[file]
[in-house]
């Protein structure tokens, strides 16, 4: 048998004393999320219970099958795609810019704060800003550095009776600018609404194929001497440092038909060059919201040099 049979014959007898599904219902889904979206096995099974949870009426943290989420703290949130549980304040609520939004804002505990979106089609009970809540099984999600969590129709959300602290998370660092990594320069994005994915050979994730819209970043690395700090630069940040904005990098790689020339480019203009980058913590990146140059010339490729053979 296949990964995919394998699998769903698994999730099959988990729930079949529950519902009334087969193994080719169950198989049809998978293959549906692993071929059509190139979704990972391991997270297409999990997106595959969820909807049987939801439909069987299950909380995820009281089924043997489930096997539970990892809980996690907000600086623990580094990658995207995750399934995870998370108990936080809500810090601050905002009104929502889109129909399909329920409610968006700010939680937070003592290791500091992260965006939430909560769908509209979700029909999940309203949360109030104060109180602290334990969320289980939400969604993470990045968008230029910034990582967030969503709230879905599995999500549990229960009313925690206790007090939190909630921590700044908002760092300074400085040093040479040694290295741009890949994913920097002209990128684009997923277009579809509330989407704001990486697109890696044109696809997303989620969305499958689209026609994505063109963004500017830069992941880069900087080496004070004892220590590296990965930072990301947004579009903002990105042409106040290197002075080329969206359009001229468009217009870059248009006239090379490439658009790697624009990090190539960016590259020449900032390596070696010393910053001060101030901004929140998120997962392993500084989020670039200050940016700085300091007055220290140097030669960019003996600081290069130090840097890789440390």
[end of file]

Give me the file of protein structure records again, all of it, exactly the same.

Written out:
[in-house]
């Protein structure tokens, strides 16, 4: 048998004393999320219970099958795609810019704060800003550095009776600018609404194929001497440092038909060059919201040099 049979014959007898599904219902889904979206096995099974949870009426943290989420703290949130549980304040609520939004804002505990979106089609009970809540099984999600969590129709959300602290998370660092990594320069994005994915050979994730819209970043690395700090630069940040904005990098790689020339480019203009980058913590990146140059010339490729053979 296949990964995919394998699998769903698994999730099959988990729930079949529950519902009334087969193994080719169950198989049809998978293959549906692993071929059509190139979704990972391991997270297409999990997106595959969820909807049987939801439909069987299950909380995820009281089924043997489930096997539970990892809980996690907000600086623990580094990658995207995750399934995870998370108990936080809500810090601050905002009104929502889109129909399909329920409610968006700010939680937070003592290791500091992260965006939430909560769908509209979700029909999940309203949360109030104060109180602290334990969320289980939400969604993470990045968008230029910034990582967030969503709230879905599995999500549990229960009313925690206790007090939190909630921590700044908002760092300074400085040093040479040694290295741009890949994913920097002209990128684009997923277009579809509330989407704001990486697109890696044109696809997303989620969305499958689209026609994505063109963004500017830069992941880069900087080496004070004892220590590296990965930072990301947004579009903002990105042409106040290197002075080329969206359009001229468009217009870059248009006239090379490439658009790697624009990090190539960016590259020449900032390596070696010393910053001060101030901004929140998120997962392993500084989020670039200050940016700085300091007055220290140097030669960019003996600081290069130090840097890789440390």